Business and Finance

The Most Valuable Company in Each ASEAN Country

BCA Headquarters in Jakarta | Image Credit: BCA
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What’s the most valuable company in Southeast Asia? In Malaysia? A recent infographic from Visual Capitalist puts it all in perspective.

Southeast Asia has emerged as a significant economic force in recent years, although the disparity among the region’s largest publicly traded corporations is striking. In some ways, this mirrors the economic realities of each country, which are considerably varied. But there are a few surprises, too.


As of April 2024, analysts set out visualise the most valuable company in each Southeast Asian country, measured by market capitalisation in current U.S. dollars.

Courtesy of Visual Capitalist


Indonesia’s Bank Central Asia and Singapore’s DBS Group, both banks, lead the pack, each valued at a market capitalisation near $70 billion.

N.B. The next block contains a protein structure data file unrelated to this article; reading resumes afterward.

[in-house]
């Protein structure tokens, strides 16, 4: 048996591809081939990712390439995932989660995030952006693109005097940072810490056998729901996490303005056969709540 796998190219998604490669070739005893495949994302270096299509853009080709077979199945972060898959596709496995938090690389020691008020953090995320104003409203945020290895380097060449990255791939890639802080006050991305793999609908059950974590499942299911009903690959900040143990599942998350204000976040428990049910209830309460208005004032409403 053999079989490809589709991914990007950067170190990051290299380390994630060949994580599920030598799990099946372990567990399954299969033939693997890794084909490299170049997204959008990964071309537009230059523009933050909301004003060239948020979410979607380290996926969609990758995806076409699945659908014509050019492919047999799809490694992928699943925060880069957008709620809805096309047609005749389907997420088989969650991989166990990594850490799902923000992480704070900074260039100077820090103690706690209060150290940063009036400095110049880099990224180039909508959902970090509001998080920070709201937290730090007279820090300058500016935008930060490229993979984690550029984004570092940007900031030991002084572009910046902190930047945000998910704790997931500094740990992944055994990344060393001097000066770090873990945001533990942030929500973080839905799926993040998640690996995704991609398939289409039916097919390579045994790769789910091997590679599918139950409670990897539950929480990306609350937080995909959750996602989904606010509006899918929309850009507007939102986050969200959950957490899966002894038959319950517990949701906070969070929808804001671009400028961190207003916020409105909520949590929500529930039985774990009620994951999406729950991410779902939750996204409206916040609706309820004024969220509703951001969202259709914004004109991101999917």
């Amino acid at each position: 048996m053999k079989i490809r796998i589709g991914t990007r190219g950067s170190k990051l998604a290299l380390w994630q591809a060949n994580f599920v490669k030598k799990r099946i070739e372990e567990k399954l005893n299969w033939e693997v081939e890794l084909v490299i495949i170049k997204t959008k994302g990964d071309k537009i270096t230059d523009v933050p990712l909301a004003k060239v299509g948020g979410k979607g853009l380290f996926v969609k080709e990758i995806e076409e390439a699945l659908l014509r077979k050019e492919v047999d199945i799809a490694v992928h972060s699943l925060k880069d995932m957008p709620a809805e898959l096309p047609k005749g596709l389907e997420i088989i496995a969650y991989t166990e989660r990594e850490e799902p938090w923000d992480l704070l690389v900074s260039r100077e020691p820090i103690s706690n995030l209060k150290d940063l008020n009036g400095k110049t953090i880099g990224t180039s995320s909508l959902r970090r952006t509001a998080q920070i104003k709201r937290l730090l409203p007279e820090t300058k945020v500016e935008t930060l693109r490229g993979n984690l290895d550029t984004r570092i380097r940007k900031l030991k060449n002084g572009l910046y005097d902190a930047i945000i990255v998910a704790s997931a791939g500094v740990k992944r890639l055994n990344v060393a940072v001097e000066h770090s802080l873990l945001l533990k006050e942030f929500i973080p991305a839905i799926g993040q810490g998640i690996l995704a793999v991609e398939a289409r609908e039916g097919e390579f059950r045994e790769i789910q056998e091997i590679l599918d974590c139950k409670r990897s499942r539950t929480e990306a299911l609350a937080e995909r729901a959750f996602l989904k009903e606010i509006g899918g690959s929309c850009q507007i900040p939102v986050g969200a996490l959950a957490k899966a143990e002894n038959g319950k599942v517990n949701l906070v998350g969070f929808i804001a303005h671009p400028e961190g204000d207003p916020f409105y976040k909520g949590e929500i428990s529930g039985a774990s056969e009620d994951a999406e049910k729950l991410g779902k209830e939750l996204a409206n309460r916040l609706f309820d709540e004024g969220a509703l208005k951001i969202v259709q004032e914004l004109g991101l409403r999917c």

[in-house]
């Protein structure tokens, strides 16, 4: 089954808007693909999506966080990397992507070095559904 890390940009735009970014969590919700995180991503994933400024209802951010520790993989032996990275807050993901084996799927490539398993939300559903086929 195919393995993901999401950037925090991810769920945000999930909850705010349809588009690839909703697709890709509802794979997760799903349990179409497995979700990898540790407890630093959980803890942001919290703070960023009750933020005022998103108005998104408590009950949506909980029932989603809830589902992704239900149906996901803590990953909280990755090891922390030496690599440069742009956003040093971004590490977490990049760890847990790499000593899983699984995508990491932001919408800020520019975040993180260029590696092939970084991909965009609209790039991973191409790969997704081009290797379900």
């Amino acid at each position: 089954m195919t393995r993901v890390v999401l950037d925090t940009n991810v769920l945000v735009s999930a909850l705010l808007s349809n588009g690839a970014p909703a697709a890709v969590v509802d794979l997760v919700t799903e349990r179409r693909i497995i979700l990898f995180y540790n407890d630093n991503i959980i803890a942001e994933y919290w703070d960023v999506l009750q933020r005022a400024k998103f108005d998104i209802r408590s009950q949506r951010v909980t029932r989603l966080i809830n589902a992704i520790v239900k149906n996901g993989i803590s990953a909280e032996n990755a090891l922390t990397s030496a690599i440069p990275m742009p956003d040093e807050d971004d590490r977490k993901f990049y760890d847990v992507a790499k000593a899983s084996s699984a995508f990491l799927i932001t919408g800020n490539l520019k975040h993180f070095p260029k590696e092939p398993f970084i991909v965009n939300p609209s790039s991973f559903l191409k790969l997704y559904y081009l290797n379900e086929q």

Incredibly, with BCA at $73 billion and DBS at $69 billion, each of these two companies (excluding the other) boasts a greater market value than that of every other ASEAN country’s most valuable company combined ($68.451 billion).

In Malaysia, Thailand, Vietnam, and the Philippines, the largest companies hover around the $20 billion mark, with two of the four being banks.

Malaysia’s most valuable company is Maybank, with a market cap near $28 billion. In comparison, the country’s other major bank, CIMB, had a market cap of $15.2 billion as of early May 2024.

Cambodia’s Sihanoukville Autonomous Port stands alone in the list of figures, with its market value pegged at $1 billion.

Elsewhere, Laos’ LALCO, a credit leasing entity, commands a worth of $312 million, while Myanmar’s First Myanmar Investment holds sway at $139 million.

The ranking in chart form | Image Credit: Visual Capitalist


You may have noticed not every ASEAN country is shown. That’s because two of them don’t have public stock exchanges, though for different reasons.

Brunei’s economy leans heavily on its state-owned oil sector, a factor contributing to its ruler’s status as the world’s second-richest monarch. In contrast, Timor-Leste’s small population and limited access to credit and liquidity have hindered the establishment of publicly listed companies or an exchange.


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